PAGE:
I am slowly replacing some of my older DVDs and (especially) laser discs with Blu-Ray titles, but mainly the big widescreen, Panavision Cinerama blockbusters, which look spectacular in Blu-Ray. But I don’t feel any sense of urgency to churn my whole collection, unlike the heady days when DVDs first rolled out, or when CDs replaced the LP. Do you?

I would replace many of my dead-tree books with digital Kindle editions, if more and more publishers would start porting over their back catalogs. And browsing in a bookstore these days is an increasingly rare and strange phenomenon, particularly because of the question I invariably ask myself: Is this book available for the Kindle or Nook? Do I really want a hard copy version taking up precious real estate on my book shelves?

In Bloomberg, Virginia Postrel posits that “Serendipity and Samples Can Save Barnes & Noble:”

“You go to Barnes & Noble to forget about your everyday issues, to stay a while and relax,” Mitchell Klipper, the chief executive of B&N’s retail group, told the Wall Street Journal in January. “When you go to Bed Bath & Beyond, you don’t sit down on the floor and curl up with your blender and your kid.” (Not even the Container Store attracts that sort of behavior.)

It’s a lovely picture, but bookstores don’t make money by giving you a place to read to your kid. They make money by getting you to buy their merchandise — a business model that requires spending a lot on rent and inventory. A retail store is an expensive place to store books, especially if people are just going to flip through them and buy elsewhere.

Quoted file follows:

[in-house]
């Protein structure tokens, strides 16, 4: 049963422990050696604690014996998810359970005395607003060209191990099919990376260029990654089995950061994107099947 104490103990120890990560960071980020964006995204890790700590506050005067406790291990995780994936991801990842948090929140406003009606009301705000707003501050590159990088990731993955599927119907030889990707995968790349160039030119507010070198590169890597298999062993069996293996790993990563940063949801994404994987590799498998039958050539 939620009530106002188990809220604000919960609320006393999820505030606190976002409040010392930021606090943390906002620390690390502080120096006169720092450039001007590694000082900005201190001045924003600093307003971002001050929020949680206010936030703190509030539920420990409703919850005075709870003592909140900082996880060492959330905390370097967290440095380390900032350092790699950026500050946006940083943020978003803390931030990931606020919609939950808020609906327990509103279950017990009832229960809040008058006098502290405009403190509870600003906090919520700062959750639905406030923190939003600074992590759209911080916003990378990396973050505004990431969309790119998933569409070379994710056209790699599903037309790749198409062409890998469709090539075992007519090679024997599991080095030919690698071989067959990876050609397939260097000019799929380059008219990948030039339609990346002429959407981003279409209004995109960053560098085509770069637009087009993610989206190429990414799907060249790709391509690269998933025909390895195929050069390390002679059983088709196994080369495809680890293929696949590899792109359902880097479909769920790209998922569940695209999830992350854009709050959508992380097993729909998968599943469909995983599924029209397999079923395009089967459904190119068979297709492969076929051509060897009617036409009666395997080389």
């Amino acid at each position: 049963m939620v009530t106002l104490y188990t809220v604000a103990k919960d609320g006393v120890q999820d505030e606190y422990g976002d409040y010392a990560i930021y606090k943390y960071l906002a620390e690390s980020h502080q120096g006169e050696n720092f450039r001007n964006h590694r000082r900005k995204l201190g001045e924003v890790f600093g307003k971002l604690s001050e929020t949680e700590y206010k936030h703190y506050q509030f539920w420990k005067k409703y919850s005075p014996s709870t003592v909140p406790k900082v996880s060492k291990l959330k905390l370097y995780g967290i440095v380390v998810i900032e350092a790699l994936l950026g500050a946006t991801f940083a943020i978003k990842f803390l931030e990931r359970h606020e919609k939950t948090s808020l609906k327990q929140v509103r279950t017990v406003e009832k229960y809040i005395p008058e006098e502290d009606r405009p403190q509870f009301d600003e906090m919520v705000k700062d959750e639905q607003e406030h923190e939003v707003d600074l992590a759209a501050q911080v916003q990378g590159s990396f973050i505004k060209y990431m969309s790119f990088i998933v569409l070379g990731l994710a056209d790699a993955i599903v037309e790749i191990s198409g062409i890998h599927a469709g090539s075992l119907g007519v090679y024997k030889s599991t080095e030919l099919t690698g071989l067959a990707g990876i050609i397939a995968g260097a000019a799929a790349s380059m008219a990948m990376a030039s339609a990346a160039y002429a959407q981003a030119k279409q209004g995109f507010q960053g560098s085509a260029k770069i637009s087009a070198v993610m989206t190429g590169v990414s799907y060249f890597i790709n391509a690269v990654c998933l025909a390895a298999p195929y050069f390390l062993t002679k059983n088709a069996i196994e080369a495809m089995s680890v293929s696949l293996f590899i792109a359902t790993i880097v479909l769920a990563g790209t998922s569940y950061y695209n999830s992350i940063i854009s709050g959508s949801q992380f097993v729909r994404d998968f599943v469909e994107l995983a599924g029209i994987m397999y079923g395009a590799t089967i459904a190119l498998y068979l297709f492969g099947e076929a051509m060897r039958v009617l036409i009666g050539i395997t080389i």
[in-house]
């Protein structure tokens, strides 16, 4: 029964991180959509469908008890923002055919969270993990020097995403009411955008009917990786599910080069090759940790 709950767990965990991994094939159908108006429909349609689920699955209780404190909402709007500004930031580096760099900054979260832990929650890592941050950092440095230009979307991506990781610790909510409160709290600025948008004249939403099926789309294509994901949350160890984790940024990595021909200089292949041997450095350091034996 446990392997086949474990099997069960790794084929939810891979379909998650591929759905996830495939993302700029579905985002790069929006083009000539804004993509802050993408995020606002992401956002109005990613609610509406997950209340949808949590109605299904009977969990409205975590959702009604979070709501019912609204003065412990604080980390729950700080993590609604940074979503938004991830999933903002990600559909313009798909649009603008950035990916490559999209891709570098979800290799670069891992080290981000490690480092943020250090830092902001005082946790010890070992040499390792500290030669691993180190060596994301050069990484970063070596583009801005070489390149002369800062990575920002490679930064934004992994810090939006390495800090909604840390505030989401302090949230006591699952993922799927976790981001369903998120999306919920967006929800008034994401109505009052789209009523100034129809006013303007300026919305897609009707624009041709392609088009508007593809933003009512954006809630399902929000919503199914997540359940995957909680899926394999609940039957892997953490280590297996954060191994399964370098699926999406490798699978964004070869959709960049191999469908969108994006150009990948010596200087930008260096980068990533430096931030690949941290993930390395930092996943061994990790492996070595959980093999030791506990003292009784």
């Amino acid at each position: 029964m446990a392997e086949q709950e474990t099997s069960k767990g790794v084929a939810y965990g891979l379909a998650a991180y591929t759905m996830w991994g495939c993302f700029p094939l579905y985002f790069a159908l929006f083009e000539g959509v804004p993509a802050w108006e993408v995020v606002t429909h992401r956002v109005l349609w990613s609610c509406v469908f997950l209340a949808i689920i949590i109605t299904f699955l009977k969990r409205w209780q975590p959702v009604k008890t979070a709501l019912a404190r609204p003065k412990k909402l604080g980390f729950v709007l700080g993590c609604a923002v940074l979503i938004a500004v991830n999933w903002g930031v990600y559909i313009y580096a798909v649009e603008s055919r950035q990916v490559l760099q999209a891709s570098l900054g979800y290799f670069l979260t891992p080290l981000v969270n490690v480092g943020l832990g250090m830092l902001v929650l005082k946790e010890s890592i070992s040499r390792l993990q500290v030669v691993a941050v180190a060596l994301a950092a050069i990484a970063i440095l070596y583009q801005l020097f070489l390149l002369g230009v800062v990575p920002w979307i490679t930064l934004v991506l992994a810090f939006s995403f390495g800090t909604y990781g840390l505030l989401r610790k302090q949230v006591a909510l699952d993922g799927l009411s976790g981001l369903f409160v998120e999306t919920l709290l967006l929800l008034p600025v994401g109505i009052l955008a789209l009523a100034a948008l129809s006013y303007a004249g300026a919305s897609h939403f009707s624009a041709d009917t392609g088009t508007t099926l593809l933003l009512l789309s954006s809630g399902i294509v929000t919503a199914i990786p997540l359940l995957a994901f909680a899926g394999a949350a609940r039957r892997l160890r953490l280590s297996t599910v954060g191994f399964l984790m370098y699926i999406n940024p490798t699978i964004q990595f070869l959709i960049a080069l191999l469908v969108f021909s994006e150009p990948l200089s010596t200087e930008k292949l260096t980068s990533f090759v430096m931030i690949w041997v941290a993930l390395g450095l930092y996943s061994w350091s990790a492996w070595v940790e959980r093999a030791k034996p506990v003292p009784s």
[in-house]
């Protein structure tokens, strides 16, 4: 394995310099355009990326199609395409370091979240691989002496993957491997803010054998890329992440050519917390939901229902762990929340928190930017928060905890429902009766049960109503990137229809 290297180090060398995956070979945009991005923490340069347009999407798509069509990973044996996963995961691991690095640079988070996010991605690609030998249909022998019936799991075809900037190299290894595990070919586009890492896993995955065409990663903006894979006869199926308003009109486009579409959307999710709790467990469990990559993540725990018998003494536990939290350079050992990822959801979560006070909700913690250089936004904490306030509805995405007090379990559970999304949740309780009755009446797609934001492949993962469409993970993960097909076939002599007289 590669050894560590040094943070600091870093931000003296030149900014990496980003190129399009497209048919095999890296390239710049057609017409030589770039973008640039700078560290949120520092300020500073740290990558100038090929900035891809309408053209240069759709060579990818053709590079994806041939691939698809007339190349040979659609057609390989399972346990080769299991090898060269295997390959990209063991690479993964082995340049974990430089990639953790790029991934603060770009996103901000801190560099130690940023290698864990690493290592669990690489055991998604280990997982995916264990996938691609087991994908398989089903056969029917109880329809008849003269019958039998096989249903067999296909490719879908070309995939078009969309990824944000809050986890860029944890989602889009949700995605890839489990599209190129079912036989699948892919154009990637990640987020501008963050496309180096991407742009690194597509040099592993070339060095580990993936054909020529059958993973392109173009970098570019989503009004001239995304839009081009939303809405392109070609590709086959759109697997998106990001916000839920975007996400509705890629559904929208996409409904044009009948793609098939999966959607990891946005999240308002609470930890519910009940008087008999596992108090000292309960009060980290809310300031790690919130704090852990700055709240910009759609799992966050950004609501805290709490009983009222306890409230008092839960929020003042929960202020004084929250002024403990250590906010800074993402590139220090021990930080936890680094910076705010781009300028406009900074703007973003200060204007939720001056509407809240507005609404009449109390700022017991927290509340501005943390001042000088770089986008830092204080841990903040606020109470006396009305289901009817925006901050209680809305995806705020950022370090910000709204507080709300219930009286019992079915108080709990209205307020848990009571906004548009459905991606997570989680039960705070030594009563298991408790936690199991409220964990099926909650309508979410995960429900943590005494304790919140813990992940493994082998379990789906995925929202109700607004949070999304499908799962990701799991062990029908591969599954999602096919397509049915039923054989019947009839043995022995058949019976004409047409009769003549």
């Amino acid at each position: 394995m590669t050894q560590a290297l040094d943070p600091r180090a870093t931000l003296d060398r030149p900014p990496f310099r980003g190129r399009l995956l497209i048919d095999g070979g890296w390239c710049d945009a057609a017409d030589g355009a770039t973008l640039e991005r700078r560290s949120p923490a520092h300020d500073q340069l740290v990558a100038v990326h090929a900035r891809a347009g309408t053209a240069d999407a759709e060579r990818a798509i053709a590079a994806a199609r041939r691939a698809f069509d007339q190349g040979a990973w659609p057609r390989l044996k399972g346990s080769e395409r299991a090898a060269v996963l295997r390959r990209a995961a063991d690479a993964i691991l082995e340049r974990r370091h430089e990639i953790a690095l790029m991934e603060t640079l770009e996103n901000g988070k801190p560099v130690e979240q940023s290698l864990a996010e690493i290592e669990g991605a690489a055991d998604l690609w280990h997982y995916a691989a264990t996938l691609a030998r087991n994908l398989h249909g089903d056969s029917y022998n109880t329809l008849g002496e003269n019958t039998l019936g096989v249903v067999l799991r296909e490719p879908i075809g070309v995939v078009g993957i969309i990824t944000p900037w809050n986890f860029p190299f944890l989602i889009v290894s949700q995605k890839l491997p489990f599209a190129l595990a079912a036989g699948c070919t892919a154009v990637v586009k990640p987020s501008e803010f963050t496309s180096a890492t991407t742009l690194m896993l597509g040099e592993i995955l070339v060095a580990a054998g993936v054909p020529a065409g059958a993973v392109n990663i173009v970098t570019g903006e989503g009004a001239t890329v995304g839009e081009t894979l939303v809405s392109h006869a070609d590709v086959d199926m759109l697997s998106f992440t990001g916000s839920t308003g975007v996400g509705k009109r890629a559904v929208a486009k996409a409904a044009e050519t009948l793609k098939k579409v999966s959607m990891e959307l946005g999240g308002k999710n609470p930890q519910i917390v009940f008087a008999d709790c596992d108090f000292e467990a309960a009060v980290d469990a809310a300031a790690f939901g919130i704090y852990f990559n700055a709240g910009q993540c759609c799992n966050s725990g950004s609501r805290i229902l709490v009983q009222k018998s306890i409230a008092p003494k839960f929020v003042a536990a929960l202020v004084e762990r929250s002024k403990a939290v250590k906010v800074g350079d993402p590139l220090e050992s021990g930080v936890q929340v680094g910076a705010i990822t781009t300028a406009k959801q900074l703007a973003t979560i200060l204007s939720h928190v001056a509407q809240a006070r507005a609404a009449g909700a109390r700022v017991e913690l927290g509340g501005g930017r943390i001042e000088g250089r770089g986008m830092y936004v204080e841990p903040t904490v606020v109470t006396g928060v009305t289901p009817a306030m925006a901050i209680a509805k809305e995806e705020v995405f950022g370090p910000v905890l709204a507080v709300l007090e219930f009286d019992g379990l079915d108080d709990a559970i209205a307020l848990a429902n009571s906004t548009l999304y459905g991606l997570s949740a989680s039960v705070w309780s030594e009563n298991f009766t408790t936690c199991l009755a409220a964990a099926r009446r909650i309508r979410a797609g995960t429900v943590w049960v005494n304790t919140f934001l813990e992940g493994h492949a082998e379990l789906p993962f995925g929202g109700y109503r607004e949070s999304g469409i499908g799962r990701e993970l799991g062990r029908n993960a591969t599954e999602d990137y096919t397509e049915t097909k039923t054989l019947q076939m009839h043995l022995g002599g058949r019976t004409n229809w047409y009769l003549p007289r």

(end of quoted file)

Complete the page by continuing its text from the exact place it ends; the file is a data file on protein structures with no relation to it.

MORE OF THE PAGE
So here’s an idea, for the publishing industry, Barnes & Noble or a tech-savvy retail entrepreneur: Instead of fighting showrooming, embrace it.

Separate the discovery and atmospheric value of bookstores from the book-warehousing function. Make them smaller, with the inventory limited to curated examination copies — one copy per title. (Publishers should be willing to supply such copies free, just as they do for potential reviewers.) Charge for daily, monthly or annual memberships that entitle customers to hang out, browse the shelves, buy snacks and use the Wi-Fi. Give members an easy way to order books online, whether from a retail site or the publishers directly, without feeling guilty. And give the place a good name. How about Serendipity Books?

I’m not sure if the membership model works, but I’d hate to see Barnes & Noble join Borders as a dead retail chain. What do you think can be done to save the retail model for chains such as Barnes & Noble and Best Buy that are being whipsawed by Amazon?

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They definitely should offer e-book/Nook download discounts if it's done via wifi from a B&N store. That gets people into the place, and the advantage a book store has over an algorithm is the former allows you to browse and run up upon a book you may never have thought of buying, while the latter only can make suggestions based on your buying/browsing history.